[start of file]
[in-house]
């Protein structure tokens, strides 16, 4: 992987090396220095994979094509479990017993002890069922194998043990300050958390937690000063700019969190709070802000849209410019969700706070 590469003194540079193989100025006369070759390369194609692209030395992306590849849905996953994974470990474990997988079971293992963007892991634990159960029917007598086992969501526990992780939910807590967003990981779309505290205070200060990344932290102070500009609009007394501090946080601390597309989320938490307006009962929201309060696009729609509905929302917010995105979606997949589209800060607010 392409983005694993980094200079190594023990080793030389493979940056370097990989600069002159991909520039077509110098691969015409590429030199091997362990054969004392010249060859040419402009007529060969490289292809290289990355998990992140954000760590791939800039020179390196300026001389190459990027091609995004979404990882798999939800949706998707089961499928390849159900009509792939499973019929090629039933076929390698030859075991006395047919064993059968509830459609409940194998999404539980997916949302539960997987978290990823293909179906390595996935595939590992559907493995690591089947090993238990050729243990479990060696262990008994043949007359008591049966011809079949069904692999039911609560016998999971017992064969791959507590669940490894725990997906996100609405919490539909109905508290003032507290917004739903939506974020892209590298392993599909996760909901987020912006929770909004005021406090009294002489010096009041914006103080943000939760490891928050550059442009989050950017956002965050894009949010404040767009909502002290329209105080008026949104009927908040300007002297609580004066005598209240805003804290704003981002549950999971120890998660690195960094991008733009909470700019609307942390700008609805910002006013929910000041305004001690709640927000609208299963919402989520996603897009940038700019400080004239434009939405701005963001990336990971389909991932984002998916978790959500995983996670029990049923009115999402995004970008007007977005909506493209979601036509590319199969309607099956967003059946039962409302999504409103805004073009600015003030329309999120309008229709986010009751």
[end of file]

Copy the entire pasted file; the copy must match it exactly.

[in-house]
């Protein structure tokens, strides 16, 4: 992987090396220095994979094509479990017993002890069922194998043990300050958390937690000063700019969190709070802000849209410019969700706070 590469003194540079193989100025006369070759390369194609692209030395992306590849849905996953994974470990474990997988079971293992963007892991634990159960029917007598086992969501526990992780939910807590967003990981779309505290205070200060990344932290102070500009609009007394501090946080601390597309989320938490307006009962929201309060696009729609509905929302917010995105979606997949589209800060607010 392409983005694993980094200079190594023990080793030389493979940056370097990989600069002159991909520039077509110098691969015409590429030199091997362990054969004392010249060859040419402009007529060969490289292809290289990355998990992140954000760590791939800039020179390196300026001389190459990027091609995004979404990882798999939800949706998707089961499928390849159900009509792939499973019929090629039933076929390698030859075991006395047919064993059968509830459609409940194998999404539980997916949302539960997987978290990823293909179906390595996935595939590992559907493995690591089947090993238990050729243990479990060696262990008994043949007359008591049966011809079949069904692999039911609560016998999971017992064969791959507590669940490894725990997906996100609405919490539909109905508290003032507290917004739903939506974020892209590298392993599909996760909901987020912006929770909004005021406090009294002489010096009041914006103080943000939760490891928050550059442009989050950017956002965050894009949010404040767009909502002290329209105080008026949104009927908040300007002297609580004066005598209240805003804290704003981002549950999971120890998660690195960094991008733009909470700019609307942390700008609805910002006013929910000041305004001690709640927000609208299963919402989520996603897009940038700019400080004239434009939405701005963001990336990971389909991932984002998916978790959500995983996670029990049923009115999402995004970008007007977005909506493209979601036509590319199969309607099956967003059946039962409302999504409103805004073009600015003030329309999120309008229709986010009751």